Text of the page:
Note: Use this recipe as a guide. The quantity of bread crumbs, olive oil, and seasonings will vary depending on the quantity of greens and what type of greens you are using.

homemade bread crumbs

for a more in depth recipe, click on the link above, otherwise follow this simple guide:

Heat about 1.5 tablespoons of olive oil in a skillet over medium-high heat; sprinkle in about a cup of bread crumbs; season with a pinch of salt; stir until golden; remove from heat until ready to use.

olive oil
greens (chard, watercress, radish, beet, mustard, kale, etc), any thick stems removed
kosher salt
minced garlic (optional — I don’t use it for radish greens)
crushed red pepper flakes (optional)
splash of vinegar

1. Place greens in a large bowl filled with cold water. Let them soak for a few minutes so that the dirt falls to the bottom of the bowl. Place in a colander to drain. Shake gently to remove excess water, but there is no need to spin them dry.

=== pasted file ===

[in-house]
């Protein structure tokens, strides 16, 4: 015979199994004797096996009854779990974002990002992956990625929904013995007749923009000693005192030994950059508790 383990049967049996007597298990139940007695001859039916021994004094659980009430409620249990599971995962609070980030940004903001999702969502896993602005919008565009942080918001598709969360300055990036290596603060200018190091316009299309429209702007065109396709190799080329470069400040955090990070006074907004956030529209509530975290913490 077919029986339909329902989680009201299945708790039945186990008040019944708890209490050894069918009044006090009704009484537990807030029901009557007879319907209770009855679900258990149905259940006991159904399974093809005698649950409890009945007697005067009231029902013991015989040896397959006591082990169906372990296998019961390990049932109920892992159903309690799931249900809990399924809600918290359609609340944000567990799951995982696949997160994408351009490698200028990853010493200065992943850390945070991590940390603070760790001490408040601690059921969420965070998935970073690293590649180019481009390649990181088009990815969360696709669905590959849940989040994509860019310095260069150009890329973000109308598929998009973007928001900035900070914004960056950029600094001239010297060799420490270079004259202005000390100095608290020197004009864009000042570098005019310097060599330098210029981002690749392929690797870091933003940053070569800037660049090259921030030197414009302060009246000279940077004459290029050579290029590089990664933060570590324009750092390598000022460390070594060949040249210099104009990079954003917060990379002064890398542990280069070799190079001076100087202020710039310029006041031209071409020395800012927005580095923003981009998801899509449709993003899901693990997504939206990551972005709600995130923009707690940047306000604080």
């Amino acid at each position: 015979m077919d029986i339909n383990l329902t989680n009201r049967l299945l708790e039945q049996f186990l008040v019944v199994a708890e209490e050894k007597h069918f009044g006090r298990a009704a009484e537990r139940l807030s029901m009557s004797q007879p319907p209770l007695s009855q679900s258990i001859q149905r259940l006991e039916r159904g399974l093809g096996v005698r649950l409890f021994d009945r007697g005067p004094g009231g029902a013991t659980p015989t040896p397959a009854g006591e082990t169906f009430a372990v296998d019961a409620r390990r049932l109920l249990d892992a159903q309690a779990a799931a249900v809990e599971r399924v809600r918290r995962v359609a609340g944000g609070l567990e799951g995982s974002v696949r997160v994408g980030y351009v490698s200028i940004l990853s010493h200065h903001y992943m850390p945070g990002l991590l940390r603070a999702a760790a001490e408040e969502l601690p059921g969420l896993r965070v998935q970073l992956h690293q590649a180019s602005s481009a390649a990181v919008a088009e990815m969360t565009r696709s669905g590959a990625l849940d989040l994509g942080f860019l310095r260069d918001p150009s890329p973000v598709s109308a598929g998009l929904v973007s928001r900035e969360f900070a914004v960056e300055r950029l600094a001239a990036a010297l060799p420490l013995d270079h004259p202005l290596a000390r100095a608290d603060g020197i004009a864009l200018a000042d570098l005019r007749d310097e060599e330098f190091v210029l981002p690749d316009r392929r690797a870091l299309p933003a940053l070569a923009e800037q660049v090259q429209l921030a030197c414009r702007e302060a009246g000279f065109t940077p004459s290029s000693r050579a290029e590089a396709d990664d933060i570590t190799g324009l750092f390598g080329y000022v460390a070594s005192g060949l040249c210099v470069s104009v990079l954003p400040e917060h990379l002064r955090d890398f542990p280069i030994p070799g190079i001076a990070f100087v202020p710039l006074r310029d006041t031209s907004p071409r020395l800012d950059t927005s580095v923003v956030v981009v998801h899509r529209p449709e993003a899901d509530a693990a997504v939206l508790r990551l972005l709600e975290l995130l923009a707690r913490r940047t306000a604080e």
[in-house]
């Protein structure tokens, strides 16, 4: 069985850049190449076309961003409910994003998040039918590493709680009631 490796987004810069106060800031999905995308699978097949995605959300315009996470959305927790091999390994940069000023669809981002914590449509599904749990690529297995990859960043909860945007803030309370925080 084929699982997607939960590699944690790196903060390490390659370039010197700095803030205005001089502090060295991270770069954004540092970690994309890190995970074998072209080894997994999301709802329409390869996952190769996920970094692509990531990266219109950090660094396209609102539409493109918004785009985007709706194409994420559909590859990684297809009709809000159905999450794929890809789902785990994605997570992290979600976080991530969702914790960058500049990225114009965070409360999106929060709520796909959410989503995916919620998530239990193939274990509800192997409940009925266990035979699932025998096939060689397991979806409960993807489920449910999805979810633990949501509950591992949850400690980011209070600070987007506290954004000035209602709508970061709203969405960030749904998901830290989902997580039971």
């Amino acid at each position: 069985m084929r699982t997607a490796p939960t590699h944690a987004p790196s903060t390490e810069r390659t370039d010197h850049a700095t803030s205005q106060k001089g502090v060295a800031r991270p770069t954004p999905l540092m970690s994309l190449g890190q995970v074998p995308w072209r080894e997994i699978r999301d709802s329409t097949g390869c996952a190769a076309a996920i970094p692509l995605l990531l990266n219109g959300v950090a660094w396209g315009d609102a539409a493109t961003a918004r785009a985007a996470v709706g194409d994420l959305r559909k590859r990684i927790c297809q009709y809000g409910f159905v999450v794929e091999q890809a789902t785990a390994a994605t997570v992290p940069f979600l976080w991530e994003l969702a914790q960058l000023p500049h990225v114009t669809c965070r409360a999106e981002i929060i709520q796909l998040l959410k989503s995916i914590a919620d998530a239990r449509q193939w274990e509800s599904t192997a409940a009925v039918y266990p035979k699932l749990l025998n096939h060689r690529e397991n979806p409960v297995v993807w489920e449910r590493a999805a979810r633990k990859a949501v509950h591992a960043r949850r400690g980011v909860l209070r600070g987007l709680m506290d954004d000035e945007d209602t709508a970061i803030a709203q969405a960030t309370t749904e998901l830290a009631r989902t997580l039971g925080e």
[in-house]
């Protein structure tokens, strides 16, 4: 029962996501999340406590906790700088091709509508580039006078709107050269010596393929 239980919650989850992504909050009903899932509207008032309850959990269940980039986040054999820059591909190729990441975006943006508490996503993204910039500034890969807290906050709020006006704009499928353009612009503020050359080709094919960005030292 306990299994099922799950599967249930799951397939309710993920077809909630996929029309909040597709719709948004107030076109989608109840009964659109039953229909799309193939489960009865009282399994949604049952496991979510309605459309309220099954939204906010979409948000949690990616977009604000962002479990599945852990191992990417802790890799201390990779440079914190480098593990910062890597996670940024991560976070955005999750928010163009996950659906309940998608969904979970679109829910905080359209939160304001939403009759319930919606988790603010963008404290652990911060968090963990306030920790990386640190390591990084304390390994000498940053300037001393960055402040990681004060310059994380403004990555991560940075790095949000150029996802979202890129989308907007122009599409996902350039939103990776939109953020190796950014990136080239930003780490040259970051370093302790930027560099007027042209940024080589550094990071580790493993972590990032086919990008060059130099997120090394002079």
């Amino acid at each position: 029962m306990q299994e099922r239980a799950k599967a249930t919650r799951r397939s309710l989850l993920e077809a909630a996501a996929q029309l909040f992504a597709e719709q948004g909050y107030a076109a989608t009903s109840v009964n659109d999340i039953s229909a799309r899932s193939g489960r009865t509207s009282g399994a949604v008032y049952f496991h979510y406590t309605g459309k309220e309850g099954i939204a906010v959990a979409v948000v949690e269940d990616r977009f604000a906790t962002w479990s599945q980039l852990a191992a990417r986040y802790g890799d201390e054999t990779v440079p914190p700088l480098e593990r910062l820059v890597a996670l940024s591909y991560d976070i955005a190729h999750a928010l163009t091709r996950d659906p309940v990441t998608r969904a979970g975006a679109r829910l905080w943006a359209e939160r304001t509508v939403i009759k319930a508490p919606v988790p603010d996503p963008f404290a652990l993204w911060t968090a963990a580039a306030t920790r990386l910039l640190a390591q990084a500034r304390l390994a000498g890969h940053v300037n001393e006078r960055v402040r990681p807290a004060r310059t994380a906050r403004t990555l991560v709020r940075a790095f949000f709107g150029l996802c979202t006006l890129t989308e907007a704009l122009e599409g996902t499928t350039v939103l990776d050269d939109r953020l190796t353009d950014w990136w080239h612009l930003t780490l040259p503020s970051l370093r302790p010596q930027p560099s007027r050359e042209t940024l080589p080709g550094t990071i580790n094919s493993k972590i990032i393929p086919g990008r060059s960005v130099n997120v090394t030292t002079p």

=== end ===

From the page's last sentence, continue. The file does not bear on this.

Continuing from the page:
2. Heat a large skillet over high heat. Drizzle in some olive oil — again, quantity will vary depending on quantity of greens. When it starts skidding, add the greens. Season with a pinch of salt. Add minced garlic if you are using and a pinch of crushed red pepper flakes if you are using.

3. Using tongs, begin flipping greens around so they wilt evenly. This should happen very quickly if you are using tender greens such as radish, watercress, spinach, etc. Add a splash of vinegar and remove from the heat.

4. Sprinkle in bread crumbs to taste, toss, and serve immediately.

Incidentally, I recently purchased this salt cellar from Crate and Barrel for $9.95 and couldn’t be happier with it. I have been using it for my Maldon sea salt. I think a box of sea salt paired with this salt cellar would make a lovely gift:
new salt cellar for sea salt

Señor Pescado is delighted to have some company:
mr. fish welcomes his new pal


  1. says